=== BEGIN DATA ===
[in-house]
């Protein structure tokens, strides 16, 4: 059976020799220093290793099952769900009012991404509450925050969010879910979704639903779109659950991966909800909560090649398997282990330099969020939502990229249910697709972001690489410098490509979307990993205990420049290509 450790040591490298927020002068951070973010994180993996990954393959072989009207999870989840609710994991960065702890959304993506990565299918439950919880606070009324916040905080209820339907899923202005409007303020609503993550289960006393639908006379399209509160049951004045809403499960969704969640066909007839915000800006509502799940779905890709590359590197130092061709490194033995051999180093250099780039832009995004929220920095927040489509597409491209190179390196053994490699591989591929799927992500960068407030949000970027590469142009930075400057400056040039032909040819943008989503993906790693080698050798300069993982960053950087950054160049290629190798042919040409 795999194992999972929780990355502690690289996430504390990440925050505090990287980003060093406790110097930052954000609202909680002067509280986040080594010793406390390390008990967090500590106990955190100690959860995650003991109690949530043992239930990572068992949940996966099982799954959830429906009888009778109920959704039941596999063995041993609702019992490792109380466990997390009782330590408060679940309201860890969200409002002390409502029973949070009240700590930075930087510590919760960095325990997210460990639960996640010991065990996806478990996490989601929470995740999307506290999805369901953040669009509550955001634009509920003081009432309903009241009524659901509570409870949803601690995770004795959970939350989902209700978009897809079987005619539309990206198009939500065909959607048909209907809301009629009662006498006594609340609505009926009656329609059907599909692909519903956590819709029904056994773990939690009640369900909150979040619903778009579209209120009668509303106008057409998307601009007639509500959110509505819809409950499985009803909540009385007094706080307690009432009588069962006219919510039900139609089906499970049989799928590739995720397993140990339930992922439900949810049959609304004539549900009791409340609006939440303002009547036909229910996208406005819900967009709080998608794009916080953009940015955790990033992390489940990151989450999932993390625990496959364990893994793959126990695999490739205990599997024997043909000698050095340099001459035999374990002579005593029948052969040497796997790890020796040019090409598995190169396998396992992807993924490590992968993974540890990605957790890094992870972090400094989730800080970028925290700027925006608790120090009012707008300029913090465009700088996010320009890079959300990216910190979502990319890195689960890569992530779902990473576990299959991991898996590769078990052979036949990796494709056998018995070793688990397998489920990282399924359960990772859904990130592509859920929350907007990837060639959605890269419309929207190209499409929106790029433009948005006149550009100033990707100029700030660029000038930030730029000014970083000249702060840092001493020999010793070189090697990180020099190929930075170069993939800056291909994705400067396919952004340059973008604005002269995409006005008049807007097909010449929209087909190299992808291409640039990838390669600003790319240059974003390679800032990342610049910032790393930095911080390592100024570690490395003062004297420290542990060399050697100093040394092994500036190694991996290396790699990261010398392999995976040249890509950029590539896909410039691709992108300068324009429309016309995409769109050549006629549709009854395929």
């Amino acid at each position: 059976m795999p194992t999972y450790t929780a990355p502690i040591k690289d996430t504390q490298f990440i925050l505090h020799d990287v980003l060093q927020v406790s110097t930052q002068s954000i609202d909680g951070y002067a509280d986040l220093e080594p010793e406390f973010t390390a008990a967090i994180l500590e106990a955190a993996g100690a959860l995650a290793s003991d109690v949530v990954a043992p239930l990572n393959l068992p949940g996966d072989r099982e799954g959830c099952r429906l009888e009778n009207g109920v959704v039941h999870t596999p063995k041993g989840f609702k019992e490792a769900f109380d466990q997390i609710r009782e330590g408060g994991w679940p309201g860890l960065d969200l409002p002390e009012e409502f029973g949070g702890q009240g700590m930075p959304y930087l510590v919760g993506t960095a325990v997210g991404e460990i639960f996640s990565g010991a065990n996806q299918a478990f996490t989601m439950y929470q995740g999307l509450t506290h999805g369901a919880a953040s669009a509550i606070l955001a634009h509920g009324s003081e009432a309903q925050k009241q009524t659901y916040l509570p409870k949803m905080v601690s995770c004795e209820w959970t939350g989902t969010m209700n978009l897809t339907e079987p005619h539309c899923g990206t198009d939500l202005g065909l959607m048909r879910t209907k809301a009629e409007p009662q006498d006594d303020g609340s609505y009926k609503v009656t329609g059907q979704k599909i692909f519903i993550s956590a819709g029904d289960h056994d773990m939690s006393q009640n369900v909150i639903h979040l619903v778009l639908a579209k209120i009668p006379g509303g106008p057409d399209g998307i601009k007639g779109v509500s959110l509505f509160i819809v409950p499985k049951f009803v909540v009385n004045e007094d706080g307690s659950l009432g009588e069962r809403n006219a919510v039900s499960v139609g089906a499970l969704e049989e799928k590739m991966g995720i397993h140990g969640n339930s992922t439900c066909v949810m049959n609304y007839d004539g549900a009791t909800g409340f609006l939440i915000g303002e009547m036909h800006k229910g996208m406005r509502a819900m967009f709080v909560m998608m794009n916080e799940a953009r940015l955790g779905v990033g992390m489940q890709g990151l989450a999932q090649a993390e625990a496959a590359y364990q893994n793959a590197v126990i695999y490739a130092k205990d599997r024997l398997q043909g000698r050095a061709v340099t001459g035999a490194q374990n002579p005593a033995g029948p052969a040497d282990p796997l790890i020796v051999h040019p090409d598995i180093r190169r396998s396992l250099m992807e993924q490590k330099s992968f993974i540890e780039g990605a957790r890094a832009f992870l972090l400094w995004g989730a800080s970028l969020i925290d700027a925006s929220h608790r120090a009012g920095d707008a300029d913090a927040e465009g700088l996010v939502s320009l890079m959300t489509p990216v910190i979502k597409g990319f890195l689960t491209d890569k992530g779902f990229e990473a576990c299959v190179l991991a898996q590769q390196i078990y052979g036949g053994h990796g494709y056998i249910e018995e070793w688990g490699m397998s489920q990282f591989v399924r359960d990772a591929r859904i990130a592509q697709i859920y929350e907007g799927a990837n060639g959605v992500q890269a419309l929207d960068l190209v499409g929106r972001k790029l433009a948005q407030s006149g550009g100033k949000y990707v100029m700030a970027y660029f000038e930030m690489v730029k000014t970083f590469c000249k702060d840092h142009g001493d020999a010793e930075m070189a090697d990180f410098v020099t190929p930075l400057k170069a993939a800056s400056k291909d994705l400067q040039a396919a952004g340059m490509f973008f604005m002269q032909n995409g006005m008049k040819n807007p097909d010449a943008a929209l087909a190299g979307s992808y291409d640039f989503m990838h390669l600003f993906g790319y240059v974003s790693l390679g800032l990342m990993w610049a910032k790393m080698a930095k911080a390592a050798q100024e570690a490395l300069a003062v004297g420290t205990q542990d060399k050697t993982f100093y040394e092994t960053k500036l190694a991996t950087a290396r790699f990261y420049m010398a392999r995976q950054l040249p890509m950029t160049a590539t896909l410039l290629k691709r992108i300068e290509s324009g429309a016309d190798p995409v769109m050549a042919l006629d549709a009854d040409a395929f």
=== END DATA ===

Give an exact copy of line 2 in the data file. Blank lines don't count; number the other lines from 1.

């Protein structure tokens, strides 16, 4: 059976020799220093290793099952769900009012991404509450925050969010879910979704639903779109659950991966909800909560090649398997282990330099969020939502990229249910697709972001690489410098490509979307990993205990420049290509 450790040591490298927020002068951070973010994180993996990954393959072989009207999870989840609710994991960065702890959304993506990565299918439950919880606070009324916040905080209820339907899923202005409007303020609503993550289960006393639908006379399209509160049951004045809403499960969704969640066909007839915000800006509502799940779905890709590359590197130092061709490194033995051999180093250099780039832009995004929220920095927040489509597409491209190179390196053994490699591989591929799927992500960068407030949000970027590469142009930075400057400056040039032909040819943008989503993906790693080698050798300069993982960053950087950054160049290629190798042919040409 795999194992999972929780990355502690690289996430504390990440925050505090990287980003060093406790110097930052954000609202909680002067509280986040080594010793406390390390008990967090500590106990955190100690959860995650003991109690949530043992239930990572068992949940996966099982799954959830429906009888009778109920959704039941596999063995041993609702019992490792109380466990997390009782330590408060679940309201860890969200409002002390409502029973949070009240700590930075930087510590919760960095325990997210460990639960996640010991065990996806478990996490989601929470995740999307506290999805369901953040669009509550955001634009509920003081009432309903009241009524659901509570409870949803601690995770004795959970939350989902209700978009897809079987005619539309990206198009939500065909959607048909209907809301009629009662006498006594609340609505009926009656329609059907599909692909519903956590819709029904056994773990939690009640369900909150979040619903778009579209209120009668509303106008057409998307601009007639509500959110509505819809409950499985009803909540009385007094706080307690009432009588069962006219919510039900139609089906499970049989799928590739995720397993140990339930992922439900949810049959609304004539549900009791409340609006939440303002009547036909229910996208406005819900967009709080998608794009916080953009940015955790990033992390489940990151989450999932993390625990496959364990893994793959126990695999490739205990599997024997043909000698050095340099001459035999374990002579005593029948052969040497796997790890020796040019090409598995190169396998396992992807993924490590992968993974540890990605957790890094992870972090400094989730800080970028925290700027925006608790120090009012707008300029913090465009700088996010320009890079959300990216910190979502990319890195689960890569992530779902990473576990299959991991898996590769078990052979036949990796494709056998018995070793688990397998489920990282399924359960990772859904990130592509859920929350907007990837060639959605890269419309929207190209499409929106790029433009948005006149550009100033990707100029700030660029000038930030730029000014970083000249702060840092001493020999010793070189090697990180020099190929930075170069993939800056291909994705400067396919952004340059973008604005002269995409006005008049807007097909010449929209087909190299992808291409640039990838390669600003790319240059974003390679800032990342610049910032790393930095911080390592100024570690490395003062004297420290542990060399050697100093040394092994500036190694991996290396790699990261010398392999995976040249890509950029590539896909410039691709992108300068324009429309016309995409769109050549006629549709009854395929």